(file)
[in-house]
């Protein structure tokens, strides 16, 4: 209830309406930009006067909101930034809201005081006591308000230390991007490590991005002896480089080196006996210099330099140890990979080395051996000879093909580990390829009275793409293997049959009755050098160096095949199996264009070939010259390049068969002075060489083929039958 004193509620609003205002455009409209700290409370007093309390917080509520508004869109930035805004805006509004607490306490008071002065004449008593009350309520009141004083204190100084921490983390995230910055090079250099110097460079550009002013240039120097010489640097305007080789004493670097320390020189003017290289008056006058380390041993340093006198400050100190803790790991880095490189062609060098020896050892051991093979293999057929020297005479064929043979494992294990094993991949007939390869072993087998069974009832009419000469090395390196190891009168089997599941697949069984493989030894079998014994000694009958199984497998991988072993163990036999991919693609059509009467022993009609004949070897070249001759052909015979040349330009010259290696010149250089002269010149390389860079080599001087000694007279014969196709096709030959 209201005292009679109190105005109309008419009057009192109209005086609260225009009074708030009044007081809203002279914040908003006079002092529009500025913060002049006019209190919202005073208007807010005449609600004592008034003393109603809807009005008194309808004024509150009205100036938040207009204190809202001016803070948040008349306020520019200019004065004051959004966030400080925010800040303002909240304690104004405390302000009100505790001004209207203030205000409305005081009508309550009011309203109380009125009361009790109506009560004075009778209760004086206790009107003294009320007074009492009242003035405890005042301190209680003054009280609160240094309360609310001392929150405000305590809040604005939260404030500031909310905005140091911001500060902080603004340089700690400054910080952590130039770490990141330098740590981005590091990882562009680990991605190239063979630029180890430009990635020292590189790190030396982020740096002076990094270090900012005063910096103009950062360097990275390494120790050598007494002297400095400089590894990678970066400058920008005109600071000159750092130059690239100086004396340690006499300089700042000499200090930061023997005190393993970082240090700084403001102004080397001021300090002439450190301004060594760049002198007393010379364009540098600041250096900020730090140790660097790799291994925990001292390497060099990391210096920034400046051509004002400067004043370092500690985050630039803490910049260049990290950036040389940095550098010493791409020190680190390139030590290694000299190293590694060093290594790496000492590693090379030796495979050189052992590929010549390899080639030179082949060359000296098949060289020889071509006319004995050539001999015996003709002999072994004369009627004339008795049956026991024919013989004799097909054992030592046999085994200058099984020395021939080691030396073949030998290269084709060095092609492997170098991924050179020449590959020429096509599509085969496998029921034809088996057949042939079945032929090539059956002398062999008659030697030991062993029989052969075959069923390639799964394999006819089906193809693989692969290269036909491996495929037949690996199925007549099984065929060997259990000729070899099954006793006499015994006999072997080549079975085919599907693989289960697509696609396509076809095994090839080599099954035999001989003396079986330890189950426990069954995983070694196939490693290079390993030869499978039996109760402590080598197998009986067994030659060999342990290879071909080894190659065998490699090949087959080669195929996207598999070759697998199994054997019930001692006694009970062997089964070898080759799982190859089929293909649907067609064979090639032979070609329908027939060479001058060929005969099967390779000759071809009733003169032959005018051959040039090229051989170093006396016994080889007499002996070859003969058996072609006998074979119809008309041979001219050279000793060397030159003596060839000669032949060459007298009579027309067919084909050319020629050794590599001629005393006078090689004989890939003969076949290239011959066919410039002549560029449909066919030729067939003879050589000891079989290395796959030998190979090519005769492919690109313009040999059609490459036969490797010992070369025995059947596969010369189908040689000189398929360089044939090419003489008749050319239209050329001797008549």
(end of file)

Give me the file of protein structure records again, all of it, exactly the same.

[in-house]
């Protein structure tokens, strides 16, 4: 209830309406930009006067909101930034809201005081006591308000230390991007490590991005002896480089080196006996210099330099140890990979080395051996000879093909580990390829009275793409293997049959009755050098160096095949199996264009070939010259390049068969002075060489083929039958 004193509620609003205002455009409209700290409370007093309390917080509520508004869109930035805004805006509004607490306490008071002065004449008593009350309520009141004083204190100084921490983390995230910055090079250099110097460079550009002013240039120097010489640097305007080789004493670097320390020189003017290289008056006058380390041993340093006198400050100190803790790991880095490189062609060098020896050892051991093979293999057929020297005479064929043979494992294990094993991949007939390869072993087998069974009832009419000469090395390196190891009168089997599941697949069984493989030894079998014994000694009958199984497998991988072993163990036999991919693609059509009467022993009609004949070897070249001759052909015979040349330009010259290696010149250089002269010149390389860079080599001087000694007279014969196709096709030959 209201005292009679109190105005109309008419009057009192109209005086609260225009009074708030009044007081809203002279914040908003006079002092529009500025913060002049006019209190919202005073208007807010005449609600004592008034003393109603809807009005008194309808004024509150009205100036938040207009204190809202001016803070948040008349306020520019200019004065004051959004966030400080925010800040303002909240304690104004405390302000009100505790001004209207203030205000409305005081009508309550009011309203109380009125009361009790109506009560004075009778209760004086206790009107003294009320007074009492009242003035405890005042301190209680003054009280609160240094309360609310001392929150405000305590809040604005939260404030500031909310905005140091911001500060902080603004340089700690400054910080952590130039770490990141330098740590981005590091990882562009680990991605190239063979630029180890430009990635020292590189790190030396982020740096002076990094270090900012005063910096103009950062360097990275390494120790050598007494002297400095400089590894990678970066400058920008005109600071000159750092130059690239100086004396340690006499300089700042000499200090930061023997005190393993970082240090700084403001102004080397001021300090002439450190301004060594760049002198007393010379364009540098600041250096900020730090140790660097790799291994925990001292390497060099990391210096920034400046051509004002400067004043370092500690985050630039803490910049260049990290950036040389940095550098010493791409020190680190390139030590290694000299190293590694060093290594790496000492590693090379030796495979050189052992590929010549390899080639030179082949060359000296098949060289020889071509006319004995050539001999015996003709002999072994004369009627004339008795049956026991024919013989004799097909054992030592046999085994200058099984020395021939080691030396073949030998290269084709060095092609492997170098991924050179020449590959020429096509599509085969496998029921034809088996057949042939079945032929090539059956002398062999008659030697030991062993029989052969075959069923390639799964394999006819089906193809693989692969290269036909491996495929037949690996199925007549099984065929060997259990000729070899099954006793006499015994006999072997080549079975085919599907693989289960697509696609396509076809095994090839080599099954035999001989003396079986330890189950426990069954995983070694196939490693290079390993030869499978039996109760402590080598197998009986067994030659060999342990290879071909080894190659065998490699090949087959080669195929996207598999070759697998199994054997019930001692006694009970062997089964070898080759799982190859089929293909649907067609064979090639032979070609329908027939060479001058060929005969099967390779000759071809009733003169032959005018051959040039090229051989170093006396016994080889007499002996070859003969058996072609006998074979119809008309041979001219050279000793060397030159003596060839000669032949060459007298009579027309067919084909050319020629050794590599001629005393006078090689004989890939003969076949290239011959066919410039002549560029449909066919030729067939003879050589000891079989290395796959030998190979090519005769492919690109313009040999059609490459036969490797010992070369025995059947596969010369189908040689000189398929360089044939090419003489008749050319239209050329001797008549």